The winners during the next upswing in the business cycle will be those companies that can attract, retain and develop the best people.
Is it easy in your market to recruit and retain top estimators, project managers and superintendents? Have you been surprised by the recent turnover of a high-potential employee? Many of your peers have. Just a year or two ago, FMI was hearing from clients that there was plenty of available talent on the street because of downsizing during the recession.
Now those same clients are reporting difficulty finding qualified candidates for open jobs, multiple competing job offers when they do find them, salary compression (having to offer new hires salaries at or above tenured employees) and a large group of baby boomers ready to retire without obvious replacements. Now is the time to get your compensation and performance management systems
in line with the new normal of higher competition for talent, worries about retention and experienced managers aging-out of the workforce.
DEFINING THE “NEW” BEST PRACTICE APPROACH IN THE CONSTRUCTION INDUSTRY
The process seems simple to describe in a few bullet points, but, in practice, it requires a hard look at how you do things on the “support side of the house.” The overhead-cutting approach that got you through the Great Recession is simply not an effective method to address the upswing that seems to have arrived in most markets. In many cases, companies have not looked seriously at their compensation or HR systems since the Great Recession. Now that things are turning around, they are surprised that they are having a hard time attracting talent, or they have lost one or more high-potential employees for which the company had big plans.
At the very least, a company should migrate to known best practices in the following systems:
- Establish a compensation philosophy for your company and share it with your people.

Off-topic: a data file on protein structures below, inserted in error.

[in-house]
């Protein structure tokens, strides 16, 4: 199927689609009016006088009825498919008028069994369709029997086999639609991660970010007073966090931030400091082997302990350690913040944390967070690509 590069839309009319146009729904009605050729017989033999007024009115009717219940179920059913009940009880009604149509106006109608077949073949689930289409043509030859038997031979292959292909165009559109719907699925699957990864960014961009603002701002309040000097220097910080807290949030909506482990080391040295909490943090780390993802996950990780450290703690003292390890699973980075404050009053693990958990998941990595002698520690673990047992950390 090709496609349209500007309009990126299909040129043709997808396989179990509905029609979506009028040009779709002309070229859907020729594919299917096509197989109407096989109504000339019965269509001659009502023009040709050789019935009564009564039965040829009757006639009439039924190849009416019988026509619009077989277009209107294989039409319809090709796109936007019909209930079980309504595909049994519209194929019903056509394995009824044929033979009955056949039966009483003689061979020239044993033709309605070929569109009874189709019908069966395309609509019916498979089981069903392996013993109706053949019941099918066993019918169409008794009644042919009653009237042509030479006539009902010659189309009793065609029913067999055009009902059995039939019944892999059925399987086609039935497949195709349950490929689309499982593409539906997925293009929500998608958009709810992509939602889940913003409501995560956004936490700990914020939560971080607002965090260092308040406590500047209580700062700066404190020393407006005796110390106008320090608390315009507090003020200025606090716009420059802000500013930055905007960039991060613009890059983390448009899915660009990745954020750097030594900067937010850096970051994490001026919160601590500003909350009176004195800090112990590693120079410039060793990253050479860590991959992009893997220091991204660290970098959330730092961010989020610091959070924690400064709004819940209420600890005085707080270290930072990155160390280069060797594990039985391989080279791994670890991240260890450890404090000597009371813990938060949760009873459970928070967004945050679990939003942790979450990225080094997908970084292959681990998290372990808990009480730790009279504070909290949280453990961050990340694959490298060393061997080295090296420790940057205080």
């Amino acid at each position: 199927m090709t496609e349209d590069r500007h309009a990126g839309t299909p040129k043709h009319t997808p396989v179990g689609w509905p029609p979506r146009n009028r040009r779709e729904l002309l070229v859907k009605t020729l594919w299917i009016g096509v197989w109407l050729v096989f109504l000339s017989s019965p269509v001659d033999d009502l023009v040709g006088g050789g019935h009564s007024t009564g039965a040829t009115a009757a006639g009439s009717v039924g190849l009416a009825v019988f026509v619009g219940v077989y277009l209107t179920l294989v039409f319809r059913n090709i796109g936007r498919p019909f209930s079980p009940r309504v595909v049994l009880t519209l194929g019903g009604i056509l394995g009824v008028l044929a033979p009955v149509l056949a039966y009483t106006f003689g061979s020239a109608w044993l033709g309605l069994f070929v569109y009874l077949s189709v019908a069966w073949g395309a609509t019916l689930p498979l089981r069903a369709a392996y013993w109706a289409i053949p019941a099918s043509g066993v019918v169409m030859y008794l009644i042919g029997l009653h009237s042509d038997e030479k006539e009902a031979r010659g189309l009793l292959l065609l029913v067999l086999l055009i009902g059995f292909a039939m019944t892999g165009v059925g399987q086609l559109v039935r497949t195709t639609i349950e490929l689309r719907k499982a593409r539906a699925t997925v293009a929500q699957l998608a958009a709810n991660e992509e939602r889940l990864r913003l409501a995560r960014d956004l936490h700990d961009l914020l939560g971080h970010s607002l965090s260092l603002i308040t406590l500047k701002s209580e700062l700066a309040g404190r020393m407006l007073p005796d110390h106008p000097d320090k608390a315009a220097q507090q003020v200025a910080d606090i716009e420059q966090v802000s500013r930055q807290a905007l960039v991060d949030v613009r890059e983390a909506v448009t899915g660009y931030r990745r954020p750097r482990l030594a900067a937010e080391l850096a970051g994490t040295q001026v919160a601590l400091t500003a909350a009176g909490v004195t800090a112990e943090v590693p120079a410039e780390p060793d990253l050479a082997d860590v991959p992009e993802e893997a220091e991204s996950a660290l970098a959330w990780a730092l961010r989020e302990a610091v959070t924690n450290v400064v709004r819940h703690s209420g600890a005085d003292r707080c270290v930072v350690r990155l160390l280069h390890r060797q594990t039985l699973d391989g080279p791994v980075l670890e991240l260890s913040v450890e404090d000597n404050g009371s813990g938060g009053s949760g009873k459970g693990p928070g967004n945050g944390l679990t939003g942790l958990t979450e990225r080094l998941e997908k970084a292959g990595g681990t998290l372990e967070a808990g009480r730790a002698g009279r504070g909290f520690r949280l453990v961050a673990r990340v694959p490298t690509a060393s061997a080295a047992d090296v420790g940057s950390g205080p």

- Benchmark base compensation levels to objective, external market data.
- Benchmark short-term incentives (annual bonuses) to the same objective, external market data.
- Offer an incentive (bonus) system with clear structure, including measurable goals where the employee understands what the incentive opportunity is and how he or she can “move his or her number” based on predefined behaviors and outcomes.
- Offer long-term incentives in senior positions that are vested over the course of a few years to create “golden handcuffs” that will retain key management talent when it would be disruptive to the business to lose them.
ESTABLISH A COMPENSATION PHILOSOPHY AND SHARE IT WITH YOUR COMPANY
Let’s define a compensation philosophy first. For our purposes, it is the mix of base salary and bonus that a company offers versus what is available for a given title in the labor market. For example, consider a company that has a compensation philosophy that states, “We pay less than market base salaries, but pay more than market incentive compensation in order to deliver an overall compensation package that is market competitive or better.” Another common philosophy is, “We pay our employees more than market base salaries because we want to attract top talent, but in order to stay market competitive with our labor costs, this means fairly low bonuses.” Finally, a common, but often unstated, philosophy could be described as, “We play it safe. We try to pay as close to average as possible on both base and bonus; that way we rarely lose a person over compensation.”
Many companies in the construction industry have never formally articulated a compensation philosophy, but even if they have not stated one, there is a “phantom” compensation philosophy that exists based on their historic practices. The trouble comes when actual practices do not match up with the company’s self-image, or when the company leadership believes they are following one philosophy, while the rank and file believes something much different. This occurs often when managers have been with the company so long that they are disconnected from the realities of the external labor market and start to believe that everyone’s compensation is just as fair as they believe their own is. You can be sure that younger employees, who are closer to the experience of changing jobs, have a clear idea of their value and how (or if ) the company is rewarding them appropriately. In this situation, employees begin to gripe that they work for a “cheap” company and talk about management being disconnected from the reality of being an employee, which can result in problems with morale.